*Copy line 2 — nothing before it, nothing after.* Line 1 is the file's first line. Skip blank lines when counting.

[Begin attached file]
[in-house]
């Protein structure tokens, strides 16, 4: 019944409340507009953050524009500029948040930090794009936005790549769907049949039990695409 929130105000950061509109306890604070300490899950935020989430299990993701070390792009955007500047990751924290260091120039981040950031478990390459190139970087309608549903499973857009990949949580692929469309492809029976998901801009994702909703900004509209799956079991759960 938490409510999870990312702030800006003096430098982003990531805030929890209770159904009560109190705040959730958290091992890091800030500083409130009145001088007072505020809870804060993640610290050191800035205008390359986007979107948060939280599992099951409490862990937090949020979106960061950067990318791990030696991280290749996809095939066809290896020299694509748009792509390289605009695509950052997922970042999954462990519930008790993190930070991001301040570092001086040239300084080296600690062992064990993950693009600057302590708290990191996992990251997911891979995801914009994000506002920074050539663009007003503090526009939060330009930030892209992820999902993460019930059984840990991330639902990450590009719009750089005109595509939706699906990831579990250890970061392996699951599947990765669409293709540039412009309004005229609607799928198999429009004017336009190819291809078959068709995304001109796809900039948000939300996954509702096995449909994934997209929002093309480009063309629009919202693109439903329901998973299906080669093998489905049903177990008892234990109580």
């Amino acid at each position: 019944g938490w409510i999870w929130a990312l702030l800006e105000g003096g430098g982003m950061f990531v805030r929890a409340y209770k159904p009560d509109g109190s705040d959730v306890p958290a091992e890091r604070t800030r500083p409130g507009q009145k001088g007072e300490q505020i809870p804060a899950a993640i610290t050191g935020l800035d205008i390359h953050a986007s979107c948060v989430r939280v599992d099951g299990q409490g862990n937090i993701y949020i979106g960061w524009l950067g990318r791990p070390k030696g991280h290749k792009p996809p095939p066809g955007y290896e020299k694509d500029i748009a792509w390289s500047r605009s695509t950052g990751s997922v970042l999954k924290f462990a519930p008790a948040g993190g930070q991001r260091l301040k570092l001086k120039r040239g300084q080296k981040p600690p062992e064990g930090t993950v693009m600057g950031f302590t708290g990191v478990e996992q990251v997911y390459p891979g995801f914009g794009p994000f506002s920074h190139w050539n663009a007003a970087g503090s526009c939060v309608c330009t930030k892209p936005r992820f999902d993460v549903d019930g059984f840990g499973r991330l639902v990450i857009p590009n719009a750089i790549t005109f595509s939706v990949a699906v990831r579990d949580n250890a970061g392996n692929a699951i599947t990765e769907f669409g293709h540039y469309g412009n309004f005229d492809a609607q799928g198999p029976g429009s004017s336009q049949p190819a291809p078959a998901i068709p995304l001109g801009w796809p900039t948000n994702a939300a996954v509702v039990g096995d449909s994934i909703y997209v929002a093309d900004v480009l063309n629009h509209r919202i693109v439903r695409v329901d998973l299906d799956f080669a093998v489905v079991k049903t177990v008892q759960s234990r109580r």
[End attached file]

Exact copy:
């Protein structure tokens, strides 16, 4: 019944409340507009953050524009500029948040930090794009936005790549769907049949039990695409 929130105000950061509109306890604070300490899950935020989430299990993701070390792009955007500047990751924290260091120039981040950031478990390459190139970087309608549903499973857009990949949580692929469309492809029976998901801009994702909703900004509209799956079991759960 938490409510999870990312702030800006003096430098982003990531805030929890209770159904009560109190705040959730958290091992890091800030500083409130009145001088007072505020809870804060993640610290050191800035205008390359986007979107948060939280599992099951409490862990937090949020979106960061950067990318791990030696991280290749996809095939066809290896020299694509748009792509390289605009695509950052997922970042999954462990519930008790993190930070991001301040570092001086040239300084080296600690062992064990993950693009600057302590708290990191996992990251997911891979995801914009994000506002920074050539663009007003503090526009939060330009930030892209992820999902993460019930059984840990991330639902990450590009719009750089005109595509939706699906990831579990250890970061392996699951599947990765669409293709540039412009309004005229609607799928198999429009004017336009190819291809078959068709995304001109796809900039948000939300996954509702096995449909994934997209929002093309480009063309629009919202693109439903329901998973299906080669093998489905049903177990008892234990109580």